Another example includes the unfortunately common but misguided belief that the gospel of Jesus Christ is designed to take away pain in our lives. Some Latter-day Saints assume that living the gospel and turning to Christ will lead to a life of uninterrupted enjoyment1 and happiness, and do not realize that living a pure life can lead to pain. In a subtle way, this is a hedonistic outlook, because it assumes that pain is inherently bad and is always the product of evil.

Positive and Negative Experiences

First, I believe that pleasure and pain are morally neutral. One can experience both with either a pure heart or an impure heart. I don’t believe that pain is always the product of sin or transgression (either on our own part, or on the part of Adam and Eve). I think a chart might help clarify:

I believe the chart is pretty self-explanatory. Simply put, good people can suffer, and that suffering can have little to do with sin. As I mentioned before, I think that many people assume that living the gospel of Jesus Christ will take us out of the right hand column, and into the left hand column, as illustrated below:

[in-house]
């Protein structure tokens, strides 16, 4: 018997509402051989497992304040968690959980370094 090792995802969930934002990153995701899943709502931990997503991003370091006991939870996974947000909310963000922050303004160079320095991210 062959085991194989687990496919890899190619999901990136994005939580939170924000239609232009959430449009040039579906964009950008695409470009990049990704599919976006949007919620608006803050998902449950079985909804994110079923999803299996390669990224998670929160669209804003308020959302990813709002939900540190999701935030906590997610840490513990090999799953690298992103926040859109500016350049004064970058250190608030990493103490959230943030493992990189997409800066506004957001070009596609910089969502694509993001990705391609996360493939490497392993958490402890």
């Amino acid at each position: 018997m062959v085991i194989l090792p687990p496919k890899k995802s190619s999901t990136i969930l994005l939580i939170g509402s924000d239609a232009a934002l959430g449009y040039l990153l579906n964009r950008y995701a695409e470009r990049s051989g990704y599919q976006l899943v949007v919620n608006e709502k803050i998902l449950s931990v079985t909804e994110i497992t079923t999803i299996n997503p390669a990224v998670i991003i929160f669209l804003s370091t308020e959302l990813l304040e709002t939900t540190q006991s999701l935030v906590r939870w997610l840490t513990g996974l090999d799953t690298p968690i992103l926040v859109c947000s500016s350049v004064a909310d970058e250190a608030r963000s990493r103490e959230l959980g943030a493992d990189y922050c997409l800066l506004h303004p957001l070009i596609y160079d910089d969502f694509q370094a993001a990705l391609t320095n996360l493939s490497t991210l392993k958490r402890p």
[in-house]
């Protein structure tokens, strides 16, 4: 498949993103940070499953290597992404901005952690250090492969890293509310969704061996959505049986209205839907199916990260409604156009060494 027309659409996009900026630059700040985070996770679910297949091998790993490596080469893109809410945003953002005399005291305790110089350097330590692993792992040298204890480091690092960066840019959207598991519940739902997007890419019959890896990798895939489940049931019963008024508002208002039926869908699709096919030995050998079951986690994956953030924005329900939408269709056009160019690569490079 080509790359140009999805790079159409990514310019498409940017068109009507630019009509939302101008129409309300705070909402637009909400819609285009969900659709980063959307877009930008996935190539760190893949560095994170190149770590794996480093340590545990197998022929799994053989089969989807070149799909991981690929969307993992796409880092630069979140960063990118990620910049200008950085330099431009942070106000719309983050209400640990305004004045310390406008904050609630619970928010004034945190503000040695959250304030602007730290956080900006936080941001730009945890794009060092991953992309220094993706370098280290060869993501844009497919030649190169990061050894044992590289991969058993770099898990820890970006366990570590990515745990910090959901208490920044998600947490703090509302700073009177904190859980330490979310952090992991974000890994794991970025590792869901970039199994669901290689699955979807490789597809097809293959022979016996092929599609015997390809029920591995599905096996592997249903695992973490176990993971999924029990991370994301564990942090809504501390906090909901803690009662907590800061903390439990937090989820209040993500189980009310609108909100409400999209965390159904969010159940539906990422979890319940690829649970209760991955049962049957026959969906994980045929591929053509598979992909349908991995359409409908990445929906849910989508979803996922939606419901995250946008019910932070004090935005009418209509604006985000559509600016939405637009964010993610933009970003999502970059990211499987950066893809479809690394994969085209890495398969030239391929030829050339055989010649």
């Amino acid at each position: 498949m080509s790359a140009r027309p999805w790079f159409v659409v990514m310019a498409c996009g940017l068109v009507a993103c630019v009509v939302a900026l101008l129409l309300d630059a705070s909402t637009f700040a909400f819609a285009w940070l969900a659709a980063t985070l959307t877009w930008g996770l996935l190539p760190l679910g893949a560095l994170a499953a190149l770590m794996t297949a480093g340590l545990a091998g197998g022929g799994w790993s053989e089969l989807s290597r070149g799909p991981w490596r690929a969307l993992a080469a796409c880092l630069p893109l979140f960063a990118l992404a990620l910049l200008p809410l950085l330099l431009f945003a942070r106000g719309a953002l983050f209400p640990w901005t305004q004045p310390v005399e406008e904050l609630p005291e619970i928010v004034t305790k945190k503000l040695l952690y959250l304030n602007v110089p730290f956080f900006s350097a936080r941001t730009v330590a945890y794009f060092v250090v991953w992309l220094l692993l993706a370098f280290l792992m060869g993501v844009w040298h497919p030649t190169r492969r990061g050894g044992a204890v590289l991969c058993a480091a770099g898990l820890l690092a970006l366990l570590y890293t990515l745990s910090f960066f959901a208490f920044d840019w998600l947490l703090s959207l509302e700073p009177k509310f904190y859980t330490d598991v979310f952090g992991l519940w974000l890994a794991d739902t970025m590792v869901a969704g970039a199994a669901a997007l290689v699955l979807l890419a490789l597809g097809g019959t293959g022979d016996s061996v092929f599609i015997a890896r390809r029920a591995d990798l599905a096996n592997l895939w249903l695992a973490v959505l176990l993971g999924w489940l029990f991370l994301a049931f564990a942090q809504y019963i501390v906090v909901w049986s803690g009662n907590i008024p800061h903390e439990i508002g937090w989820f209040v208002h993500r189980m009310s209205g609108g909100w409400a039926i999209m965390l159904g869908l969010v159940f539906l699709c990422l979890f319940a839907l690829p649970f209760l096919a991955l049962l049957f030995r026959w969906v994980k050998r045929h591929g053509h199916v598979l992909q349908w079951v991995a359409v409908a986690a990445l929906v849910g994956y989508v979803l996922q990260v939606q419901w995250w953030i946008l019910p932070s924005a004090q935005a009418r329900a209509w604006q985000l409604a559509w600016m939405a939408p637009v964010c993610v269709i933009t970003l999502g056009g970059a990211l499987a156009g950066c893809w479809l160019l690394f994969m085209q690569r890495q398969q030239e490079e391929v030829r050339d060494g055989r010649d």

I call this assumption the Yellow Brick Road Syndrome. A quick purview of almost any scriptural story will demonstrate that it is false. Almost every righteous individual in the scriptures suffered far more than I ever have. In fact, modern-day revelation includes a story when God Himself weeps with sorrow. Enoch reports that he saw the “God of heaven [look] upon the residue of the people, and he wept.” The idea that righteousness inoculates us against pain is not only of non-Christian origin, it defies some of the basic tenets of the Christian faith.

I love the comments of Carlfred Broderick, who said, “The gospel of Jesus Christ is not insurance against pain. It is a resource in the event of pain, and when that pain comes (and it will come because we came here on earth to have pain among other things), when it comes, rejoice that you have resource to deal with your pain.” Spencer W. Kimball also challenged the idea that the gospel is designed to move us from the right-hand column and into the left-hand column: